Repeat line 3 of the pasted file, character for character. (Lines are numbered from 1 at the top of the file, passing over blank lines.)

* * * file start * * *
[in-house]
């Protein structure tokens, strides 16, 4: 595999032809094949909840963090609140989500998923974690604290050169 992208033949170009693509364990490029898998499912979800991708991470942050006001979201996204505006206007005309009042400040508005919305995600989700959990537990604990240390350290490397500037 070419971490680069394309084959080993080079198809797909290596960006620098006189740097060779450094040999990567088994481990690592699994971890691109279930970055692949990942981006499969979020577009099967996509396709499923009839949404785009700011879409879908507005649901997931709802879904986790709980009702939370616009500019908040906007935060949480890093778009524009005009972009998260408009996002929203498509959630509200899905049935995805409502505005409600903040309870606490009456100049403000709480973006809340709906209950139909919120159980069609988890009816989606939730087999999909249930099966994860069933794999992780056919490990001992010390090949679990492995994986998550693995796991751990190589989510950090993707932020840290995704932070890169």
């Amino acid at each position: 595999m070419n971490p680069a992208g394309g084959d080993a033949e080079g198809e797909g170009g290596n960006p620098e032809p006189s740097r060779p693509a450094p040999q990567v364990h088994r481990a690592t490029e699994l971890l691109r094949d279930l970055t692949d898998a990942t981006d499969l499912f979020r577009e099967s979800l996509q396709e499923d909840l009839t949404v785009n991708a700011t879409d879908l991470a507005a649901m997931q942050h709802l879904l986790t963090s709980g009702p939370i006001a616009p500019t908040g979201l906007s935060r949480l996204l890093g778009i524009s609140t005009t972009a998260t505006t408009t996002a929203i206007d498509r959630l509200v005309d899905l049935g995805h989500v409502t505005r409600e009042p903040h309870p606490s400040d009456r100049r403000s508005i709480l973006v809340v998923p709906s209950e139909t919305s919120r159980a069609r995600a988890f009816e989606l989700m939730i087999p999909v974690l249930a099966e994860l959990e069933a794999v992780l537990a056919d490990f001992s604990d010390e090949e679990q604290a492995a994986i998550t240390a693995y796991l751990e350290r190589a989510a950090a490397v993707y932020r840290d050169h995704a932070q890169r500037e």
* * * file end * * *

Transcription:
């Amino acid at each position: 595999m070419n971490p680069a992208g394309g084959d080993a033949e080079g198809e797909g170009g290596n960006p620098e032809p006189s740097r060779p693509a450094p040999q990567v364990h088994r481990a690592t490029e699994l971890l691109r094949d279930l970055t692949d898998a990942t981006d499969l499912f979020r577009e099967s979800l996509q396709e499923d909840l009839t949404v785009n991708a700011t879409d879908l991470a507005a649901m997931q942050h709802l879904l986790t963090s709980g009702p939370i006001a616009p500019t908040g979201l906007s935060r949480l996204l890093g778009i524009s609140t005009t972009a998260t505006t408009t996002a929203i206007d498509r959630l509200v005309d899905l049935g995805h989500v409502t505005r409600e009042p903040h309870p606490s400040d009456r100049r403000s508005i709480l973006v809340v998923p709906s209950e139909t919305s919120r159980a069609r995600a988890f009816e989606l989700m939730i087999p999909v974690l249930a099966e994860l959990e069933a794999v992780l537990a056919d490990f001992s604990d010390e090949e679990q604290a492995a994986i998550t240390a693995y796991l751990e350290r190589a989510a950090a490397v993707y932020r840290d050169h995704a932070q890169r500037e």